Science and Technology Innovation Program
Rapidly evolving information and communication technologies, including social media and Smartphones, coupled with new methodologies, like citizen science and crowdsourcing, have placed the collective “wisdom of the crowd” into the public's hands. STIP’s Commons Lab seeks to advance research and independent policy analysis of these emerging technologies, with an emphasis on their social, legal, and ethical implications. The initiative does not advocate for or against specific technological platforms, rather works to ensure that these technologies are developed and used in a way that maximizes benefits while reducing risks and unintended consequences. Our work often focuses on novel governance options at the “edges” where the crowd and social media operate –between formal and informal organizations and proprietary and open-source models of data ownership and access. For more information, please see: http://www.CommonsLab.wilsoncenter.org.
Issues in this Series
Typology of Citizen Science Projects from an Intellectual Property Perspective: Invention and Authorship between Researchers and Participants, written by Dr. Teresa Scassa and doctoral candidate Haewon Chung of the University of Ottawa Faculty of Law, analyzes various types of volunteer citizen science activities to determine whether they raise legal questions about IP ownership. The report includes a typology comparing the IP implications of different types of citizen science projects, from transcribing or gathering data to assisting with problem solving.
Citizen Science and Policy: A European Perspective, written by Dr. Muki Haklay of University College London, examines European citizen science projects to understand how they can support or influence public policy (and how policy can support or constrain citizen science). The report concludes with suggestions for how projects around the world can be structured to meet policy goals—for example, through strategic partnerships, and by developing guidelines to facilitate the use of citizen science data.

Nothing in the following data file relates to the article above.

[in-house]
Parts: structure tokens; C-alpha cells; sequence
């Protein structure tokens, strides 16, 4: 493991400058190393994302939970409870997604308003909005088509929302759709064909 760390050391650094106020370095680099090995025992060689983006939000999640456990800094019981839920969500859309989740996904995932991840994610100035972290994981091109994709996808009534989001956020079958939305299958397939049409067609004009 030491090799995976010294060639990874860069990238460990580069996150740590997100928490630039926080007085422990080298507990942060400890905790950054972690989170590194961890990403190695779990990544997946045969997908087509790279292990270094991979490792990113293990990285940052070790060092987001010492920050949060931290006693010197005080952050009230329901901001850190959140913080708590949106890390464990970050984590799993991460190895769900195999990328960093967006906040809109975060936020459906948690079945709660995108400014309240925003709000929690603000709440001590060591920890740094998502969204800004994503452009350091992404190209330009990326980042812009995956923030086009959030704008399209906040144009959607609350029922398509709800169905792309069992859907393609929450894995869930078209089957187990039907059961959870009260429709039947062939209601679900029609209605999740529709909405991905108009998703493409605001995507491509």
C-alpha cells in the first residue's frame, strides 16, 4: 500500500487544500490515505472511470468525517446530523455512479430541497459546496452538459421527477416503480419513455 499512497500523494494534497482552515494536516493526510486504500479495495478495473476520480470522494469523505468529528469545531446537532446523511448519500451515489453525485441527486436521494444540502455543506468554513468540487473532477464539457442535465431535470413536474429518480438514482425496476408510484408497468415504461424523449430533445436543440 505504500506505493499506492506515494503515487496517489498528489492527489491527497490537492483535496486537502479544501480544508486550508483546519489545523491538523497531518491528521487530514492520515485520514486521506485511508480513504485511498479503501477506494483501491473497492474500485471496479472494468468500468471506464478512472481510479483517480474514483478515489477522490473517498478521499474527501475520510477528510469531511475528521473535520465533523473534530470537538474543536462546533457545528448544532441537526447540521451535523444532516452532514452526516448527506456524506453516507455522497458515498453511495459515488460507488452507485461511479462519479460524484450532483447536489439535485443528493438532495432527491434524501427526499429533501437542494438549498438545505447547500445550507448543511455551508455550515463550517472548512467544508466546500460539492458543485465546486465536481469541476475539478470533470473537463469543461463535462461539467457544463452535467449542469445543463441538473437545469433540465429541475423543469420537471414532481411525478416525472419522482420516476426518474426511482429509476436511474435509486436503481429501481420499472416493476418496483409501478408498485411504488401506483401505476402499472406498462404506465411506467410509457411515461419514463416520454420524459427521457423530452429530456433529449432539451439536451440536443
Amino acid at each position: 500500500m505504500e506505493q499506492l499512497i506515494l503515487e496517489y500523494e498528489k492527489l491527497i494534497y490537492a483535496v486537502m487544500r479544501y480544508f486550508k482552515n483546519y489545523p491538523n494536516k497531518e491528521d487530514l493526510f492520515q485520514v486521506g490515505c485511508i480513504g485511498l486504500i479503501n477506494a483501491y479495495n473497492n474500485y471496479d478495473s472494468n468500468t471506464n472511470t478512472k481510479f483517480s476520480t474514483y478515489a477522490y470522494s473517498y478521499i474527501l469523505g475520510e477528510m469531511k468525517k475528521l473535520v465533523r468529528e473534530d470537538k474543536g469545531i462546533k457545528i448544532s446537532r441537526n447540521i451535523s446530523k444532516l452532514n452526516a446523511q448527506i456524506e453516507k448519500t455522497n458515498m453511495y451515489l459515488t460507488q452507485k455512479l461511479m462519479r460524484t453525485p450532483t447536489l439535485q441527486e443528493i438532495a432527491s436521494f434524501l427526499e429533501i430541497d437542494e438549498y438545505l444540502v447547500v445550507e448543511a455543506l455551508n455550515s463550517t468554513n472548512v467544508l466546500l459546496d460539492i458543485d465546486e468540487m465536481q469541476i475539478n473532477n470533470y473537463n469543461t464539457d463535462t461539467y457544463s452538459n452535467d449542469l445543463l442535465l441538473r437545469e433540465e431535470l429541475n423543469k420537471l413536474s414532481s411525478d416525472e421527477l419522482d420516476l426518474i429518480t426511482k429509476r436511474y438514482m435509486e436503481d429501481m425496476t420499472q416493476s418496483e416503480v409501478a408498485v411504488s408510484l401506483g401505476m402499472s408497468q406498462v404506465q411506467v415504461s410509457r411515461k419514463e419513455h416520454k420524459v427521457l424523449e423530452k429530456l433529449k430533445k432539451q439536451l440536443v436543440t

New ways to gather data are on the rise. One of these ways is through citizen science. While citizen science can be defined broadly, this article defines citizen science as the voluntary participation of members of the public in scientific research, including but not limited to data collection and analysis, and problem solving. Agencies can feel confident about using citizen science for a few reasons, as outlined in this report.
This report examines how Al-Qaeda, its affiliates and other terrorist organizations have moved their online presence to YouTube, Twitter, Facebook, Instagram and other social media outlets, posing challenges to counter-terrorism agencies.
Article published in the Policy forum of Interactions Magazine. Citizen science projects must protect the privacy of volunteers by informing them about potential threats and implementing safeguards. Privacy laws, policies, and standards exist to guide developers of citizen science applications toward best practices.
Published by the Commons Lab, "New Visions in Citizen Science" showcases seventeen case studies that offer a mosaic view of federally-sponsored citizen science and open innovation projects, from in-the-field data collection to online games for collective problem-solving. This report offers a sampling of different models that support public contribution, potential challenges, and positive impacts that projects can have on scientific literacy, research, management, and public policy.